Text by Yin Xing
The outbound flow of Chinese tourists grew dramatically to 83 million in 2012 up from only 10 million in 2000, but Chinese tourists’ reputation did not improve with the number. Foreign tourist destinations are happy to welcome Chinese wallets, but locals frequently complain about the improper behavior of the wallets’ owners. Recently,due to an internet post showing “Ding Jinhao was here” scrawled by a Chinese junior high student on a stone sculpture in Egypt’s Luxor Temple, discussion about Chinese tourist behavior has become a hot topic.
China’s own tourist landmarks are no stranger to such behavior. Bricks of the Great Wall and bamboo in Beijing Botanical Garden have been defaced with text such as “Tom was here”. In China,the custom can be traced back to ancient times, when emperors and men of letters often etched their signature or poems while traveling. The first well-known “I was here” appeared in Journey to the West, left by the monkey king, the protagonist of the classical Chinese novel. However, defacing historical artifacts has never been a custom unique to China. The Great Wall has seen a plethora of “Tom was here” in various languages, but why are more such etchings found in Chinese at the foot of the Statue of Liberty and on the Eiffel Tower?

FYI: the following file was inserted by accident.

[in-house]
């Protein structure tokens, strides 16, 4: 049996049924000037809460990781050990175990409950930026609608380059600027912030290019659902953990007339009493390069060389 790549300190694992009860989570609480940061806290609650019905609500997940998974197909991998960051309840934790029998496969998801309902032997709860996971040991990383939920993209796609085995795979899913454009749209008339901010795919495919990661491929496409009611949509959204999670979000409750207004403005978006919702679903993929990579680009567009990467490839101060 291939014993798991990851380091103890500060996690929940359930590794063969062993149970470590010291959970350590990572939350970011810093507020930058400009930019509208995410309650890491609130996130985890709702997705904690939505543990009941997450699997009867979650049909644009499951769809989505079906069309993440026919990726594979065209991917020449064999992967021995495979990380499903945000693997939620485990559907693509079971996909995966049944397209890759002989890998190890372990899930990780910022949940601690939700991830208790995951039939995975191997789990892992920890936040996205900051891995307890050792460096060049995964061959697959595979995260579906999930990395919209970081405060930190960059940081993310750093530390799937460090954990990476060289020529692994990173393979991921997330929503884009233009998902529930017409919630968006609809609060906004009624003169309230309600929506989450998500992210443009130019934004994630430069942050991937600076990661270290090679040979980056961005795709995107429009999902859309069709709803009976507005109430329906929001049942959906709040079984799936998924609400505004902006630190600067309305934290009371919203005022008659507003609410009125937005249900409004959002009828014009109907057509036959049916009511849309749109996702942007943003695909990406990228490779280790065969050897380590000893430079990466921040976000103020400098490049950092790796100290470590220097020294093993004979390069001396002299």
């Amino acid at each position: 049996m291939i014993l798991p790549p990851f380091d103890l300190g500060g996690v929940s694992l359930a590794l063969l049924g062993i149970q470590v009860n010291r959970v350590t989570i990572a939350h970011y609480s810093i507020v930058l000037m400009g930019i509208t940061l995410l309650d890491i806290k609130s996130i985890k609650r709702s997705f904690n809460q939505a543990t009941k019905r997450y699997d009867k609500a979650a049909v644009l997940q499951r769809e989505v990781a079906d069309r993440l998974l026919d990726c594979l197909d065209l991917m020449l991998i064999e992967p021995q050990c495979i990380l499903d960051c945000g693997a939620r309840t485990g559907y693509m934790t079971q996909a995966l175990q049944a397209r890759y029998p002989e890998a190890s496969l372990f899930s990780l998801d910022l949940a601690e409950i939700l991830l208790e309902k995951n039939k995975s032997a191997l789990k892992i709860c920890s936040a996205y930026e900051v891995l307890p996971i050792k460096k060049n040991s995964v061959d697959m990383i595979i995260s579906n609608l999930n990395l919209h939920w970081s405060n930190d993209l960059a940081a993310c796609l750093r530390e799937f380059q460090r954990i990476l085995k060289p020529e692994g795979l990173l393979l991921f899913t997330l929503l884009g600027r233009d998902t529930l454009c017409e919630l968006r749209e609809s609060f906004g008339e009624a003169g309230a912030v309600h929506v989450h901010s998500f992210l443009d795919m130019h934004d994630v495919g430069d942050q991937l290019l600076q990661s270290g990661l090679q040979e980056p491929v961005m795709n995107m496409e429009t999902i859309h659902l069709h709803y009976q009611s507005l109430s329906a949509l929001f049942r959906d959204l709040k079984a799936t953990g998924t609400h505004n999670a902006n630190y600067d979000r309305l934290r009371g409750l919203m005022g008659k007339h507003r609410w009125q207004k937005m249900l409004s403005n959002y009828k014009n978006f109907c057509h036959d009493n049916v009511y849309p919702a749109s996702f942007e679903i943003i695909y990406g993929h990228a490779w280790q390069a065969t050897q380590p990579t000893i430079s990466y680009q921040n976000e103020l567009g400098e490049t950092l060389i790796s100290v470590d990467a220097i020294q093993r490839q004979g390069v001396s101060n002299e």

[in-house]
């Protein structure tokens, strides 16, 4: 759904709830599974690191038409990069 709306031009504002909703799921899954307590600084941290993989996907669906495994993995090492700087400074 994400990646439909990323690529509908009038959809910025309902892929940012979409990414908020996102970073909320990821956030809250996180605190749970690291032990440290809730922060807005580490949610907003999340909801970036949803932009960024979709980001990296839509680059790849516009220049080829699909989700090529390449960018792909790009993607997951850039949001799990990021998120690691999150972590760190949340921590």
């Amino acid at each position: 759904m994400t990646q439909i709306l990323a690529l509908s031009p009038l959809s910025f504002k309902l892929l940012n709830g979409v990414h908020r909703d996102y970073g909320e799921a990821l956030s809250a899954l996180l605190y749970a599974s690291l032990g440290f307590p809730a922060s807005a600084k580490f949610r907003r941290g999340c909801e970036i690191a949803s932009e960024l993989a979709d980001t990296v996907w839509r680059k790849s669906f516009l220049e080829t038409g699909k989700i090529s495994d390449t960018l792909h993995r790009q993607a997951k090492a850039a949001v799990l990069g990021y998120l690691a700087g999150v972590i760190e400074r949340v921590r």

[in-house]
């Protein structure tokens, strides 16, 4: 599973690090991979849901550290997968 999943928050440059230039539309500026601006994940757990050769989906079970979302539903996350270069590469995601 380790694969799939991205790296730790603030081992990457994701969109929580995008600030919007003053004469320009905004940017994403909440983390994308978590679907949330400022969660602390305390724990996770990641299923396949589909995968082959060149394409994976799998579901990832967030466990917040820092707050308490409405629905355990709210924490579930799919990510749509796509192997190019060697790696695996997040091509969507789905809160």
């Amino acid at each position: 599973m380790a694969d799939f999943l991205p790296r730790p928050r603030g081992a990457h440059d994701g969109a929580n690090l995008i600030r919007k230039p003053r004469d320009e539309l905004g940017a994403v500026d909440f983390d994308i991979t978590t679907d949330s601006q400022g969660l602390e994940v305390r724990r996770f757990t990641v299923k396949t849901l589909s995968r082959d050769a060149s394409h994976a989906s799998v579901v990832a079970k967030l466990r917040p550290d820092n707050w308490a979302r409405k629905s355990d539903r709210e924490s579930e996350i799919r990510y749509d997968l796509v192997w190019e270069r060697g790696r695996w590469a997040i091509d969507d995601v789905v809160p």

“Because domestic punishment is in sufficient,”opines Ma Weidu, a scholar and expert on cultural relic protection. “The penalty for violating regulation is too low.In China, serious punishments are not supported by law. Fines are not punitive. They are only calculated in terms of compensation.”If a person lives in an environment lacking regulation, when visiting another place, he or she is easily capable of behavior that would shock locals.
According to Chinese regulation, the fine for defacing or slightly damaging relics is generally under 200 yuan (US$32).But in Egypt, a judge can hand down a maximum five-year prison sentence for intentionally damaging relics. The latest Egyptian relic protection regulation even stipulates that punishment for destroying temples or ancient statues can reach $10,000 and a life sentence. On May 7,Russia raised its fines for individual violation of relic protection regulations from 1,500 rubles ($47) up to 200,000 ($6,248).